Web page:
18 MR. WILSON: Yes. I share your concerns. I
19 believe the staff recognizes it's going to be a difficult
20 evaluation. It's an important one, from Westinghouse's
21 perspective, though, and so --
22 DR. SEALE: Sure.
23 MR. WILSON: So the staff is assuming that, if
24 workload permits us to proceed, we're going to look
25 carefully at this. And while this hasn't been determined by
1 the staff, I suspect that we would have some sort of a
3 But in order to address Westinghouse's request,
4 we, both the staff and ACRS, should try to give the best
5 answer we can given the information they provide and based
6 on that, if new information surfaces that Westinghouse
7 didn't provide us in phase two that we learn during the
8 actual review, well, then that reopens the question.
9 DR. SEALE: Okay.
10 MR. WILSON: I think that's how you have to couch
12 DR. BONACA: In the past, Westinghouse and also
13 the other vendors went through this kind of upgrades of
14 power plants, comprehensive changes for the existing plants.
15 They went from certain designs to an expanded design.
16 Are you looking at ones that went through those
17 changes? I remember, at that time, they identified, the NRC
18 identified the most important issues that were being raised
19 by changing the size and the power out of the plant.
20 I would expect a lot of those kind of inputs or
21 assessments would be applicable to this effort. Am I
22 correct? There's a lot of history behind power -- upgrades
23 of power plants.
24 MR. WILSON: Yes, but the power up-rates I'm
25 familiar with are --
1 DR. BONACA: Well, I'm not talking about rates.
2 I'm talking about where you're changing really the design
3 here, going from 600 megawatt electric, which is the
4 original design that Westinghouse use to have, for example,
5 for Connecticut Yankee, to a Seabrook design that is 1100.
6 There was an item by item comparison being made of all those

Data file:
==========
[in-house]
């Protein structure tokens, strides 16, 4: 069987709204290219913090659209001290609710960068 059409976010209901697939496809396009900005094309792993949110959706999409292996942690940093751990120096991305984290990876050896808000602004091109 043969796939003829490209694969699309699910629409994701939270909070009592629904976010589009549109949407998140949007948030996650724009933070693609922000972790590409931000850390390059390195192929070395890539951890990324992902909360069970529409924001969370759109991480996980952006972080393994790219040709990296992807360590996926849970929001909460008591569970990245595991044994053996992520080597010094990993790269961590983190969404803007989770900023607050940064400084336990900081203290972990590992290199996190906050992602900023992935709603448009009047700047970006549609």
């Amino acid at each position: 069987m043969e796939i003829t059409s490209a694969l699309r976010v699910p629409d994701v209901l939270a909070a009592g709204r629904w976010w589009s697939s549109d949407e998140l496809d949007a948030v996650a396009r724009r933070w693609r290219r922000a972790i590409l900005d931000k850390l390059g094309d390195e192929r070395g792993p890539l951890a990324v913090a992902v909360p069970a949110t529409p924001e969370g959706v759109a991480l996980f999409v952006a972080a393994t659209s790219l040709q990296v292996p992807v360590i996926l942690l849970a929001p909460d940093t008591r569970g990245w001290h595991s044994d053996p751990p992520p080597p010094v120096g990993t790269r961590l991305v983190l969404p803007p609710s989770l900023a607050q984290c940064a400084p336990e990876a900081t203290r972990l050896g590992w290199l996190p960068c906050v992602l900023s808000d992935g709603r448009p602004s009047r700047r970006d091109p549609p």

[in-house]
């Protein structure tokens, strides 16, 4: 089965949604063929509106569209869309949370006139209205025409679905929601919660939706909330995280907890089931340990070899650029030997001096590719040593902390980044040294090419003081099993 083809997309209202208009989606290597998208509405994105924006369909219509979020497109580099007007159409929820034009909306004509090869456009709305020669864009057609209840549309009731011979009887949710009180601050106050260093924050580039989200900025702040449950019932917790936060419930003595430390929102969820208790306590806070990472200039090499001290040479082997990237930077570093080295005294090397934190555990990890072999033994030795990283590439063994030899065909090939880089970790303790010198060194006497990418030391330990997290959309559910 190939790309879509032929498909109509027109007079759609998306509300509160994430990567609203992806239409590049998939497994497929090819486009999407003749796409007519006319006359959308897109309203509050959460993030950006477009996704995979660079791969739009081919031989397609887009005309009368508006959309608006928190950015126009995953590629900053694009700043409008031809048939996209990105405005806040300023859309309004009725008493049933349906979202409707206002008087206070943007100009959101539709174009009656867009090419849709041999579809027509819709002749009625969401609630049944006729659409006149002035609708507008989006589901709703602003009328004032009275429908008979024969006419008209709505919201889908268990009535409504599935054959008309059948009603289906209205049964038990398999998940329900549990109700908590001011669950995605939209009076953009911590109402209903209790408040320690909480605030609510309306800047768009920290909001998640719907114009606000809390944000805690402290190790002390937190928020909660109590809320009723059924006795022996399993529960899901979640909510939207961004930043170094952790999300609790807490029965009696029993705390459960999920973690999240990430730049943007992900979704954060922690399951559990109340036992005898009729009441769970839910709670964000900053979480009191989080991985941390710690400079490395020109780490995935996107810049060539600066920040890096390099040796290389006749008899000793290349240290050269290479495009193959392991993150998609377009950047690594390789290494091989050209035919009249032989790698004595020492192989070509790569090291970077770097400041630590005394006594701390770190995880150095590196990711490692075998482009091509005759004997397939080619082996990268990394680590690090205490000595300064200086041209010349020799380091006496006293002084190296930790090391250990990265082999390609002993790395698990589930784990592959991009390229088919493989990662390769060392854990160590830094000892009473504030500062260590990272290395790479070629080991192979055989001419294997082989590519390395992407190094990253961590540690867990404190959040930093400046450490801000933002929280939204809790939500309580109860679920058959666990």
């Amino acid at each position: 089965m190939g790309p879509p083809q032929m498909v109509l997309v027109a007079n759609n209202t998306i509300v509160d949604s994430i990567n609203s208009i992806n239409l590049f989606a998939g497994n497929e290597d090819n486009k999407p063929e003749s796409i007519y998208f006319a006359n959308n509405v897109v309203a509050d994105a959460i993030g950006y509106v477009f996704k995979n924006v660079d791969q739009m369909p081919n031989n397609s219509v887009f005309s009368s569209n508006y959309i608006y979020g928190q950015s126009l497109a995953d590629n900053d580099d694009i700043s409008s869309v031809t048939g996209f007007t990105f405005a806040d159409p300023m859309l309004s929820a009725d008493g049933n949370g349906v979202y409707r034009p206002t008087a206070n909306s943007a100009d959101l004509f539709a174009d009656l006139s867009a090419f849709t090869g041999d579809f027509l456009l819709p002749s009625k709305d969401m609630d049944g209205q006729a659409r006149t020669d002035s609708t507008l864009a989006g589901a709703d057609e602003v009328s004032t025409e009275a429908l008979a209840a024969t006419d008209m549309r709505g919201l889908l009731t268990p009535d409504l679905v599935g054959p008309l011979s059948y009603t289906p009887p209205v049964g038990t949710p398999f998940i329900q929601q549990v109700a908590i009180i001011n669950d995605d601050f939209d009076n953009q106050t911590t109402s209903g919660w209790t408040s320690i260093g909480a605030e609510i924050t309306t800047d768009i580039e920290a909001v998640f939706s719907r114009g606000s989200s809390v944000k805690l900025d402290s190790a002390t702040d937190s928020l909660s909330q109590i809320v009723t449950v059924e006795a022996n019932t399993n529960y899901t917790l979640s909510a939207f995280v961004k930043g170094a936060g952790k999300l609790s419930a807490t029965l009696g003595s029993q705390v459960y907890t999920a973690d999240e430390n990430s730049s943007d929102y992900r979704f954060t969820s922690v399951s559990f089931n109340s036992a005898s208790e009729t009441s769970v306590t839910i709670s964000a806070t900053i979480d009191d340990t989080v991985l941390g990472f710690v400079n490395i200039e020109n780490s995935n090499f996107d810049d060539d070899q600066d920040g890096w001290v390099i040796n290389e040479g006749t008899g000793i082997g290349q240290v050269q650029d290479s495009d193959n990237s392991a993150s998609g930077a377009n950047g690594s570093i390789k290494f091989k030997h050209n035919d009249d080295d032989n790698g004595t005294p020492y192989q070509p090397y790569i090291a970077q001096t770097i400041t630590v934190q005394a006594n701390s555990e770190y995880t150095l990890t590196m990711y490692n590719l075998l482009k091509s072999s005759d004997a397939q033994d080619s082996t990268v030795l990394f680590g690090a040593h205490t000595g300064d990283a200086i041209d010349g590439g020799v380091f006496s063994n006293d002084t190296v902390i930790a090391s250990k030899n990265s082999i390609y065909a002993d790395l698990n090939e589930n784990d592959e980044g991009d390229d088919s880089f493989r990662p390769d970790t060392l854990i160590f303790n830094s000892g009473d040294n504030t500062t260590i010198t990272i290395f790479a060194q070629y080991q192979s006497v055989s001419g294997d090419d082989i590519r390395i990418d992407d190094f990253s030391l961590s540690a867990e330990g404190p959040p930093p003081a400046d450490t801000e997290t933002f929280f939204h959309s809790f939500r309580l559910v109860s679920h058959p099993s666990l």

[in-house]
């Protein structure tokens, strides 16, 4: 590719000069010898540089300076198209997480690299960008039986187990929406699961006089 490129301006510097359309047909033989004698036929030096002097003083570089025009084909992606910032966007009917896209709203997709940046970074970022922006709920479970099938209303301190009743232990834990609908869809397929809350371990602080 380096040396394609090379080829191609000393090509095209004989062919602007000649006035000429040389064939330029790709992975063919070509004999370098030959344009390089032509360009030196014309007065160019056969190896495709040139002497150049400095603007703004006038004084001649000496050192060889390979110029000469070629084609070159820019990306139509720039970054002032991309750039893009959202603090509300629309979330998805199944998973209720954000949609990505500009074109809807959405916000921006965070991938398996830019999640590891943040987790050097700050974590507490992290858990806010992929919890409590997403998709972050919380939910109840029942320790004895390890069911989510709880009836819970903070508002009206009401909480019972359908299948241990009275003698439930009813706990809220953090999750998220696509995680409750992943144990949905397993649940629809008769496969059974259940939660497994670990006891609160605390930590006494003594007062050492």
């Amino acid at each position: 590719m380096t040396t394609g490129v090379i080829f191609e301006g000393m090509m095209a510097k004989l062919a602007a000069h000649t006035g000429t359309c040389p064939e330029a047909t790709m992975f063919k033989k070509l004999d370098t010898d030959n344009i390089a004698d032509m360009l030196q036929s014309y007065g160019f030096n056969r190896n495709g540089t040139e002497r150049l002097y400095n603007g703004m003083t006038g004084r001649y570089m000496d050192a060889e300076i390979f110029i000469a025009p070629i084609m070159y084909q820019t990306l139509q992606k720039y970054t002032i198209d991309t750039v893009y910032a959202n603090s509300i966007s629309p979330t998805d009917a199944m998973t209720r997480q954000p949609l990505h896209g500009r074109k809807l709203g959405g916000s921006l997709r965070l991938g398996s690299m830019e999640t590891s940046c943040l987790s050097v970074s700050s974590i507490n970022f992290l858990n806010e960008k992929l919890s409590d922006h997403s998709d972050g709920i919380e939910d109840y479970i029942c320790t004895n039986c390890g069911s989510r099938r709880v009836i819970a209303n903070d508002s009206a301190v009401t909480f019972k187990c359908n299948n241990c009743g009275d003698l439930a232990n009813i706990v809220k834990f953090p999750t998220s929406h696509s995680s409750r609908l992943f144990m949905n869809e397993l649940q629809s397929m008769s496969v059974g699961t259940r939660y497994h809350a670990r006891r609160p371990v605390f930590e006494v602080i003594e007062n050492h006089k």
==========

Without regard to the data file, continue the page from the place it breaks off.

7 issues and which ones -- experience put out which ones were
8 the most important or the ones that were missed and were
9 very important.
10 MR. GRIMES: Dr. Bonaca, I will try to address
11 that, because I recall that time. I would argue that the
12 process that we went through when we made the transition
13 from what we now call the middle aged plants to the newer
14 vintages was basically the same process that Jerry described
15 that we've gone through here in terms of reflecting on the
16 most recent technology that we have in the AP600 safety
17 evaluation and how we would extrapolate that knowledge base.
18 In those days, what we did was we reflected on the
19 strength of the standard review plan that was relatively new
20 at that time and we determined whether or not we were
21 comfortable that we had the right standard review plan
22 approach for the larger newer plants.
23 DR. BONACA: I just was asking if that review that
24 you're quoting now would in any way help to look at this
25 right now, to understand what are the areas where you should
1 focus the most.
2 MR. GRIMES: If there was some kind of checklist
3 or record that explained the logic that we went through to
4 review the standard review plan, unfortunately, I've
5 discovered that we spend more time going back trying to find
6 the records than we do resurrecting the corporate knowledge,
7 in some cases anyhow.
8 DR. BONACA: I'm saying there are some issues that
9 were important at that time that turned out to be no issues.
10 Some other issues that were not viewed as important turned